Opening Reception: Thursday, September 13, 2018 at 7 pm
Artists: Chief Lady Bird, Katherine Boyer, Gillian Dykeman, Maggie Groat, Rekha Lauren Ramachandran, Zoe Schneider
Awarded the 6th annual Middlebrook Prize for Young Canadian Curators, Lauren Fournier’s exhibition epistemologies of the moon engages with the symbolism and imagery of the moon as a historically feminine and, more recently, feminist symbol, opening it up to new meanings and valences in the transnational 21st century. The exhibition emerges from Fournier’s curatorial research around land and place, exploring the dynamics of settler-colonialism and decolonization through mythology, mysticism, ritual, and spirituality. The project includes work by emerging and mid-career artists whose practices are indebted to ideas around the politics, aesthetics, and ethics of feminism today.
Lauren Fournier is a curator, writer, artist, and scholar of experimental feminist art, literary, and theoretical practices. She works across film, video, performance, sound, music composition, and experimental writing to create cross-disciplinary work. Based in Toronto, Fournier is a PhD candidate in the Department of English at York University where her research is grounded in the intersections of art history, philosophy, literature, gender and sexuality studies, and contemporary art. Fournier holds a BA in Fine Arts from the University of Regina (2010) and an MA in English from Simon Fraser University (2012). She has worked as a frontline mental health and harm reduction worker, and she is actively engaged in bridging social work with her academic and artistic practices. Her commitment to mental health, class and racial justice, trauma, and addictions advocacy shapes her work.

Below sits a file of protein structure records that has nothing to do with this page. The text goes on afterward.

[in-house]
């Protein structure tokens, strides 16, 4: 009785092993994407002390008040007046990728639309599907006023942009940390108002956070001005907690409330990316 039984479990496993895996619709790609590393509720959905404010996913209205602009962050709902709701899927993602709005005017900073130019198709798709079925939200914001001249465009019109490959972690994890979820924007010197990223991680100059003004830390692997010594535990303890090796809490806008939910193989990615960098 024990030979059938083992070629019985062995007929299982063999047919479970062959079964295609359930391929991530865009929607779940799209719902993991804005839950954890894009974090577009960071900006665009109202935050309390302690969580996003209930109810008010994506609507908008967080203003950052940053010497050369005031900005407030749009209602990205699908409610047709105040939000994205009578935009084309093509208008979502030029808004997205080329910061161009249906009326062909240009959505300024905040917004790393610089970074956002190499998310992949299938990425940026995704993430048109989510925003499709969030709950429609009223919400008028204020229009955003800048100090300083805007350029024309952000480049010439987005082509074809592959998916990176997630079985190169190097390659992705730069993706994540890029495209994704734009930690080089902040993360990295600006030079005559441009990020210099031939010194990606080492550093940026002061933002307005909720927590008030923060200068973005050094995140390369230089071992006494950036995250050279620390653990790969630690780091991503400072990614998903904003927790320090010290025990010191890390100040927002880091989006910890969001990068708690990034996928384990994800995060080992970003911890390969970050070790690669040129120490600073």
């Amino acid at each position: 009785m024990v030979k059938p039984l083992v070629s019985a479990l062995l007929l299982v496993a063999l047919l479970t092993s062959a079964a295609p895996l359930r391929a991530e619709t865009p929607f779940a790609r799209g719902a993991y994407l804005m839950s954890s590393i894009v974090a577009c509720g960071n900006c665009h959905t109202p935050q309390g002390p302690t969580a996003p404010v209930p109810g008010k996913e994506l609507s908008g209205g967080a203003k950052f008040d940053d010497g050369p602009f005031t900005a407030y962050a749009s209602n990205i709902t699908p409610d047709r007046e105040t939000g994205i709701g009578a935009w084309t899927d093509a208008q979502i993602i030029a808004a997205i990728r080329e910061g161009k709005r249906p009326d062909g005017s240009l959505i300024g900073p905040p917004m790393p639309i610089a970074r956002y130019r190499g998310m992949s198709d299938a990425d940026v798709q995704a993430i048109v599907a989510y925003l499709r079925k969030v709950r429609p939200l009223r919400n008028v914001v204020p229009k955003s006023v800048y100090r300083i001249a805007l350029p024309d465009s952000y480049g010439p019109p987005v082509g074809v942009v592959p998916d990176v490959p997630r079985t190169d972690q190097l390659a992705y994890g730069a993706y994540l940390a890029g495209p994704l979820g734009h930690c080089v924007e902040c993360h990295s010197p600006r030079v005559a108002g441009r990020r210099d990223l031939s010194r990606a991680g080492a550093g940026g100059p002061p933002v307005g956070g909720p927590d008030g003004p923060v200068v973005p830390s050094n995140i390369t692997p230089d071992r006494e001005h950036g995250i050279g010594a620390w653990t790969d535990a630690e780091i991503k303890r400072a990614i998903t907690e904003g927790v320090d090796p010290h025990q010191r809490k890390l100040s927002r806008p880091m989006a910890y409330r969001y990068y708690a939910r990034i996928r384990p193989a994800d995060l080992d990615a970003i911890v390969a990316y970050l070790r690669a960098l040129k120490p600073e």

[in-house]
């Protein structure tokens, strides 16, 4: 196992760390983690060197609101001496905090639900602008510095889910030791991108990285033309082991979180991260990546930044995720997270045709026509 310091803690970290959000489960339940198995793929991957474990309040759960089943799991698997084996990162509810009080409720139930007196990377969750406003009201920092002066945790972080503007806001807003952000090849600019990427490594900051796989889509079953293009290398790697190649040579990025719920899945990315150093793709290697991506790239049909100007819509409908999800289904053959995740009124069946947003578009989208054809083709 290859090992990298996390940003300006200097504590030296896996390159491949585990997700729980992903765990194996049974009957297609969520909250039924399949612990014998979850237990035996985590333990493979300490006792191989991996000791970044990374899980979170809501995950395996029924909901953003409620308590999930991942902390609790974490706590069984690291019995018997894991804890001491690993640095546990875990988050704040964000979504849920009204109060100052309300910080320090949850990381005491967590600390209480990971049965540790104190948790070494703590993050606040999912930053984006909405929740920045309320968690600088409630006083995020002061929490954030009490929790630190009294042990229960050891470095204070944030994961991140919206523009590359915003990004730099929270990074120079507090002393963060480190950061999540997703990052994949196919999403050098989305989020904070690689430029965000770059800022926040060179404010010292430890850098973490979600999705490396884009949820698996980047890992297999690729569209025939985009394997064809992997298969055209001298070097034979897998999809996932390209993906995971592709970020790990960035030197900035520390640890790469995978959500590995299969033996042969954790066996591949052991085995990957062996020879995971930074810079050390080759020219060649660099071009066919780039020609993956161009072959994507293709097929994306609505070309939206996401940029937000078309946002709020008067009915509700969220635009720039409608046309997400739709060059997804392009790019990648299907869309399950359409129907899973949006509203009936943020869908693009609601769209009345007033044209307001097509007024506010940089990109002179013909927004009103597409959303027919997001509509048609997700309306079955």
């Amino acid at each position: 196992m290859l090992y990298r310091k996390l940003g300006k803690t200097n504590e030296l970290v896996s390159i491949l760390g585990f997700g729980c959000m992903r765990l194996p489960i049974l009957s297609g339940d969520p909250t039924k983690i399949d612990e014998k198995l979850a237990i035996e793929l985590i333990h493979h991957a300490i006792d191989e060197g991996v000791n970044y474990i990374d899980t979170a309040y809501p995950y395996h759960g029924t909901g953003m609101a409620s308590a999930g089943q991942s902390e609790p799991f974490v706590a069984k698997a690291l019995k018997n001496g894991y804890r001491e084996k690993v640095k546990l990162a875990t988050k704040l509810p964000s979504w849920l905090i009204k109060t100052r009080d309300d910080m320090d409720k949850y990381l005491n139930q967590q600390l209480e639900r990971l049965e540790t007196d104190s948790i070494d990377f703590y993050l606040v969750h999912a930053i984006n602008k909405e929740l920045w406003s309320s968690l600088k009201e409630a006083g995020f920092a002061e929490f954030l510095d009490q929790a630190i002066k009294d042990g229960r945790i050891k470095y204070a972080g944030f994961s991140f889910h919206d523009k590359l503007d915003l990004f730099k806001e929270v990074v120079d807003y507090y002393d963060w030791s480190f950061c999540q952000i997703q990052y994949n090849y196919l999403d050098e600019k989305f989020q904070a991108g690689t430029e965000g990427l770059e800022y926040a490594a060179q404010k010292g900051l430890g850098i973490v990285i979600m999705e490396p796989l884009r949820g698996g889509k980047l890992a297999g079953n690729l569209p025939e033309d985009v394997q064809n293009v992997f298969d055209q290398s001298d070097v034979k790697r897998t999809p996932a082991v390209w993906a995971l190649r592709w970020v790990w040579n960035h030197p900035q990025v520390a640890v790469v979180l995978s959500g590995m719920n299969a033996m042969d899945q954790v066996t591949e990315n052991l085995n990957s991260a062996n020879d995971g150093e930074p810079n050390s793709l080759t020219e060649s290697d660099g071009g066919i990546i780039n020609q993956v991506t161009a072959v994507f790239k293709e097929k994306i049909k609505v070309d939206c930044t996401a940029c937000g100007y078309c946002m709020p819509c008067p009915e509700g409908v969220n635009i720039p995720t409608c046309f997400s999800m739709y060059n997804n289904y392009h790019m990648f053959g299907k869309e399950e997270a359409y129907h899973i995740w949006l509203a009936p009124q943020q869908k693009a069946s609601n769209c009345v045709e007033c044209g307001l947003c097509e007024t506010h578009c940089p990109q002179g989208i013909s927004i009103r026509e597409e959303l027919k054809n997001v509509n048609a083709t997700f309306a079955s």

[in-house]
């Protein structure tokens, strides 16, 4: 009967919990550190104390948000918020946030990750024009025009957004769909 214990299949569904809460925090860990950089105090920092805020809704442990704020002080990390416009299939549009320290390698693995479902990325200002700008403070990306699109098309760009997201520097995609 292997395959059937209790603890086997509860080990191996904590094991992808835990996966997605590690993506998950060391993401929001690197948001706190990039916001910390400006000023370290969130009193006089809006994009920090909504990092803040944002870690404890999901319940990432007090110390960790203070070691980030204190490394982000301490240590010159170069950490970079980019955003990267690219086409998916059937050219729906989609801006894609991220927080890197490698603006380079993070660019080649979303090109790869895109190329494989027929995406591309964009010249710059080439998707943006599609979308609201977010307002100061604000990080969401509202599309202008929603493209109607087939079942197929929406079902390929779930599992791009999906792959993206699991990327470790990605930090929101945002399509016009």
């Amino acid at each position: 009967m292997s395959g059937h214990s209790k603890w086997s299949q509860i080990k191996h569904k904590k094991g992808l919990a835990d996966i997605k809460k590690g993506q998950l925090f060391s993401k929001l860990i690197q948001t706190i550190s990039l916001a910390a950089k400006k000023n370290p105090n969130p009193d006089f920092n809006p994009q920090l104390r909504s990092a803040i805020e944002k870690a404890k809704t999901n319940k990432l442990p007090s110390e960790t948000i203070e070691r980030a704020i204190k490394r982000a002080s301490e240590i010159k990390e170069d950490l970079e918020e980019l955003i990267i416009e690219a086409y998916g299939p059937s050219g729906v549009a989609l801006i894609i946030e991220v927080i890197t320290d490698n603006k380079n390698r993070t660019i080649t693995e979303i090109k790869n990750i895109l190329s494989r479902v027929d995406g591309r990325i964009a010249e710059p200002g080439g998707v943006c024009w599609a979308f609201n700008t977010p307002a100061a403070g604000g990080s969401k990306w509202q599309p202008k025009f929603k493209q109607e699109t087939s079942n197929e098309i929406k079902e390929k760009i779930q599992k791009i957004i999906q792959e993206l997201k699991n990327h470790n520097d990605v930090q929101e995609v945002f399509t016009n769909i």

Presented by the Art Gallery of Guelph, the Middlebrook Prize for Young Canadian Curators is made possible through the support of the Centre Wellington Community Foundation’s Middlebrook Social Innovation Fund, The Guelph Community Foundation: Musagetes Fund, and through private donations. Created in 2012, the prestigious annual prize is given annually to a Canadian curator under 30. By supporting and mobilizing Canadian creative talent, the Middlebrook Prize aims to inspire positive social change through creativity in an era of ongoing and unprecedented economic, environmental, social, and cultural challenges.
Image: Gillian Dykeman, Moon, 2016, video projection on papier-mâché and plaster, black and white, sound (English) [Installation view, courtesy of the artist. Photo credit: Jesse Boles]